Cathay to cut HQ costs by 30 pct after annual loss - memo

Jamie Freed

SYDNEY, March 16 (Reuters) - Cathay Pacific Airways Ltd

plans to cut the cost of middle and senior management

roles at its Hong Kong head office by 30 percent, according to

an internal memo seen by Reuters, a day after the airline

reported its first annual loss since 2008.

The memo, sent by chief executive Ivan Chu to staff on

Thursday, said the firm needed a "simplified, more agile and

smaller" head office structure, and that the "re-organisation

will inevitably result in some roles being made redundant."

Cathay Pacific reported its first full-year loss on

Wednesday since the 2008 global financial crisis, dragged down

by overcapacity, a strong Hong Kong dollar and mounting

competition from mainland Chinese carriers.

"The outlook remains challenging and we do not expect to see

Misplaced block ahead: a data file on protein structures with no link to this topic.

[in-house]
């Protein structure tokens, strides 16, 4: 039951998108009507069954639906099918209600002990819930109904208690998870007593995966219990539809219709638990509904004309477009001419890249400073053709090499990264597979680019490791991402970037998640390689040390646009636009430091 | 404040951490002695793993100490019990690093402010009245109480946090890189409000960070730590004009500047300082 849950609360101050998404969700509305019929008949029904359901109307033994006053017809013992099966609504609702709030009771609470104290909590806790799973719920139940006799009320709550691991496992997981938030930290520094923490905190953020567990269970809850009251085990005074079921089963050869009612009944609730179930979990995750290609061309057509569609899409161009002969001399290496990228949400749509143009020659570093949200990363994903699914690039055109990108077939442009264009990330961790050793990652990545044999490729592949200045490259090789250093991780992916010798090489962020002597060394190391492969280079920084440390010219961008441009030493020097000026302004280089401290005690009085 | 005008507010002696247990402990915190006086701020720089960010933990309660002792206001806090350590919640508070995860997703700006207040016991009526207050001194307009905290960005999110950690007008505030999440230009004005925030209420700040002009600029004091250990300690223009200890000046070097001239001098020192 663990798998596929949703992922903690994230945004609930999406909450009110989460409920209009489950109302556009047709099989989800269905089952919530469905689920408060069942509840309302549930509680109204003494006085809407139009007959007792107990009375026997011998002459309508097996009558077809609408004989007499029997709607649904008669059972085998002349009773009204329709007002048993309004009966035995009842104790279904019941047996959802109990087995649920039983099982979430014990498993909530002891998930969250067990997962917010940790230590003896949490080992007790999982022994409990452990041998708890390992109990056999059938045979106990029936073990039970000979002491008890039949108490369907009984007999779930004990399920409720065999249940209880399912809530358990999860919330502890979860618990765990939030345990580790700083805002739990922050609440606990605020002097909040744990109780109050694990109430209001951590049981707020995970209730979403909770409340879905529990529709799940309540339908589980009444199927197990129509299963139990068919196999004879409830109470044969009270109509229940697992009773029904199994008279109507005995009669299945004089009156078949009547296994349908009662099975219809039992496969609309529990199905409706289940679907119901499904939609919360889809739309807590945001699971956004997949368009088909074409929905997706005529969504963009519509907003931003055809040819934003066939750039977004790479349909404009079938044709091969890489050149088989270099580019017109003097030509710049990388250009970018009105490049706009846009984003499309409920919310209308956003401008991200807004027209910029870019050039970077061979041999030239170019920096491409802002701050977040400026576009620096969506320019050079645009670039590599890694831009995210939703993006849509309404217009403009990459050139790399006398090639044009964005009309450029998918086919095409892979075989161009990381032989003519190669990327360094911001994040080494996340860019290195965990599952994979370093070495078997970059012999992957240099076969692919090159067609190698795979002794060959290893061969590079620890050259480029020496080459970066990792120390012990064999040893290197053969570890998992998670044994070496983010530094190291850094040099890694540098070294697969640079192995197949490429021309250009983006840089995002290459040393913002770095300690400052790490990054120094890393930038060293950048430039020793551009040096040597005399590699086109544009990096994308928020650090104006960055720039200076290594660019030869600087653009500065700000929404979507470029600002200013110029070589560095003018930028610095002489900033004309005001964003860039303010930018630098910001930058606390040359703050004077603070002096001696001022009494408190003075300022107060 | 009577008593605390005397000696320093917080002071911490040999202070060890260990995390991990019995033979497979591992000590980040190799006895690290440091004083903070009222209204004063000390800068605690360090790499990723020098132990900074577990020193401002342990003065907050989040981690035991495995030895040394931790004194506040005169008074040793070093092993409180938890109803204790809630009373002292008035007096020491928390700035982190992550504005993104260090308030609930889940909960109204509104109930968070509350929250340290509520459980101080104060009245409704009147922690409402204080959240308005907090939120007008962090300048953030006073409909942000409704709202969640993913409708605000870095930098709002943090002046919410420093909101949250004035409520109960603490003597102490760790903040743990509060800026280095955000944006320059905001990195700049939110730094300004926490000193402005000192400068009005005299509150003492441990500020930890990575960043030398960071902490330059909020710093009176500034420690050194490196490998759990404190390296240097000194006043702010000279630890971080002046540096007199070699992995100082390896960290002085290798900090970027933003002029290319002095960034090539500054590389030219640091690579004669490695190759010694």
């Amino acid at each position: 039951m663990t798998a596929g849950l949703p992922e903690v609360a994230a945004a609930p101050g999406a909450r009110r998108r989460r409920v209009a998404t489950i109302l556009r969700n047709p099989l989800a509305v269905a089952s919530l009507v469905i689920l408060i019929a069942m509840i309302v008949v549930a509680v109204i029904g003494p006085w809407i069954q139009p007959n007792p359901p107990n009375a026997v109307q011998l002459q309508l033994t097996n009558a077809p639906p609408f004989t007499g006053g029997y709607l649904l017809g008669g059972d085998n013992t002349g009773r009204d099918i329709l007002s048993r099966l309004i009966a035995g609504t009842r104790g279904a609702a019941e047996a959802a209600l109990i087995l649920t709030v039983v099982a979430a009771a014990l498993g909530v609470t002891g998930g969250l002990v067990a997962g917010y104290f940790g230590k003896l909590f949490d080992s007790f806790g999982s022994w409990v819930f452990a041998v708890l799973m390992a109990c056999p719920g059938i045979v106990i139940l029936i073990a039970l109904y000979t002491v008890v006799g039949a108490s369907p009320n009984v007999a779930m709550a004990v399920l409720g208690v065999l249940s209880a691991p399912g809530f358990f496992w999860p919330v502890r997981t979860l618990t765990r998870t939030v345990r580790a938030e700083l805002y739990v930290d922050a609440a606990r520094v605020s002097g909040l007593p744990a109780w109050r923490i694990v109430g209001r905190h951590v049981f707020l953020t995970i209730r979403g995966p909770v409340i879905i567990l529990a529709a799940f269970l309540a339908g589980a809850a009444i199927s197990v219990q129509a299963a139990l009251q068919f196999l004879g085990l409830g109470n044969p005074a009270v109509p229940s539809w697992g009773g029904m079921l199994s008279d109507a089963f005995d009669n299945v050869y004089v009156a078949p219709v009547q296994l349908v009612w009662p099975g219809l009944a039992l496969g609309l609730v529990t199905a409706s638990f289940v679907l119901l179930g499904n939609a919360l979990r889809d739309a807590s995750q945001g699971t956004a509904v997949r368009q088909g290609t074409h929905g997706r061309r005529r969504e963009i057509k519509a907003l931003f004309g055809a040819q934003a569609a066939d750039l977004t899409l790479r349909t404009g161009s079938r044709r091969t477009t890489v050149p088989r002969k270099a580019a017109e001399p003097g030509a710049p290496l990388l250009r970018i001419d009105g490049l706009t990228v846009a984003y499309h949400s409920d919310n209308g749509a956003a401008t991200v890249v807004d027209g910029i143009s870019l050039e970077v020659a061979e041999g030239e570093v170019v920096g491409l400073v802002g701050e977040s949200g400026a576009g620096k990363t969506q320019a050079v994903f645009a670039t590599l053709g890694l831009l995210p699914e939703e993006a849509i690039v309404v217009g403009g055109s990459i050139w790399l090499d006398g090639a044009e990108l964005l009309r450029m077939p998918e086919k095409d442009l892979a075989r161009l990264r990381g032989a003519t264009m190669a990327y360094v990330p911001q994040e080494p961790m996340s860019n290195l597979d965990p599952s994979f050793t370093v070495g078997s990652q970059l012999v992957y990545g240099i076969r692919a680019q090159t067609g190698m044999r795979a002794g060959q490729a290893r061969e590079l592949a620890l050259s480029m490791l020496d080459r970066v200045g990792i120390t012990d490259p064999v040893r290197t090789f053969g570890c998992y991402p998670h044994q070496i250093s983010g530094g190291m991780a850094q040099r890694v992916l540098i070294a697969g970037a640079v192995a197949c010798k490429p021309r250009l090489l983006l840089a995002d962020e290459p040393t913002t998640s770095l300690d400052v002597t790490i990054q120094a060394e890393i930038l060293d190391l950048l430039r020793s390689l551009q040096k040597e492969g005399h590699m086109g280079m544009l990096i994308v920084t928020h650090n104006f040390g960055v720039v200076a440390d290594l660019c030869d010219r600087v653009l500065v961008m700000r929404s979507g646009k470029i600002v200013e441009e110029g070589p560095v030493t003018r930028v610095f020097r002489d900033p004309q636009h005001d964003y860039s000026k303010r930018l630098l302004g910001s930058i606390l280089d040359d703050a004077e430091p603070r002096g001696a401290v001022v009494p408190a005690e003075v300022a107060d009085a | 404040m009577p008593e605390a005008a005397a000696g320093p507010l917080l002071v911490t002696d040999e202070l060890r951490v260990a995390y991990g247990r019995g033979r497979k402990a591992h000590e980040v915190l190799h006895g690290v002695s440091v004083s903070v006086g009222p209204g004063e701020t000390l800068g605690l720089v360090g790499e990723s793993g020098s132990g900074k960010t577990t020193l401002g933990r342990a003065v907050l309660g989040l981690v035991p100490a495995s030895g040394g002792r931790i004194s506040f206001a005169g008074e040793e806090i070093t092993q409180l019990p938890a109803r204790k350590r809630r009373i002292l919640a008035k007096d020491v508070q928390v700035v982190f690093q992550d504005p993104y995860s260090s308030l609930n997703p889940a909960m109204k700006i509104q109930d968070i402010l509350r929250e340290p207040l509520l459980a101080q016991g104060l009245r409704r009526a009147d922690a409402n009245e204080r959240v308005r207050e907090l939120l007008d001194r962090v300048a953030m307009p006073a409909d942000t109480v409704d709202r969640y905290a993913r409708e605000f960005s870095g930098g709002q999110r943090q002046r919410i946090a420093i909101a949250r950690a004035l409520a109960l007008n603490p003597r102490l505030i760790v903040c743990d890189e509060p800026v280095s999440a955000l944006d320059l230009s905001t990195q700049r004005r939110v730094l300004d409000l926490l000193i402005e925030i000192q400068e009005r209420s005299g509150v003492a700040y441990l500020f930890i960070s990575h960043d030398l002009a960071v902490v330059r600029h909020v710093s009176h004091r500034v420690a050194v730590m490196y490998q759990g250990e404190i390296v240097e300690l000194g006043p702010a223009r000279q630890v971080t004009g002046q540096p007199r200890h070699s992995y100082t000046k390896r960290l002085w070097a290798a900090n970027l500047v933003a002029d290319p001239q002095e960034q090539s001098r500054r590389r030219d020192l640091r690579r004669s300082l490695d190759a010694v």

any fundamental shift due to the structural issues we are faced

with," the memo said. "Our airlines have not seen a review of

the business or restructured our teams for over 20 years. We

cannot afford to stand still."

A Cathay spokeswoman confirmed the memo was accurate, but

said the company would not know the final number of role changes

or staff affected by the 30 percent cut in the cost of middle

and senior management roles until later in the process.

Cathay on Wednesday said it would grow its capacity by 4 to

5 percent this year despite the weak operating environment.

Chu on Thursday told staff there would be no "people cost

reductions" in customer facing roles including pilots, cabin

crew and customer service.

But he said a new head office management structure would be

announced in June for the company, which has 33,700 employees

globally. The company's website said more than 3,000 of its

staff are based in its head office.

The airline in January said it would cut jobs and consider

shifting some flights to its short-haul arm, Cathay Dragon,

after completing a strategic review. But it did not outline the

extent of the job cuts or other strategic initiatives, such as

increasing ancillary revenue at the time, to the disappointment

of analysts who had expected more detail.

(Reporting by Jamie Freed; Additional reporting by Brenda Goh

in SHANGHAI; Editing by Elaine Hardcastle)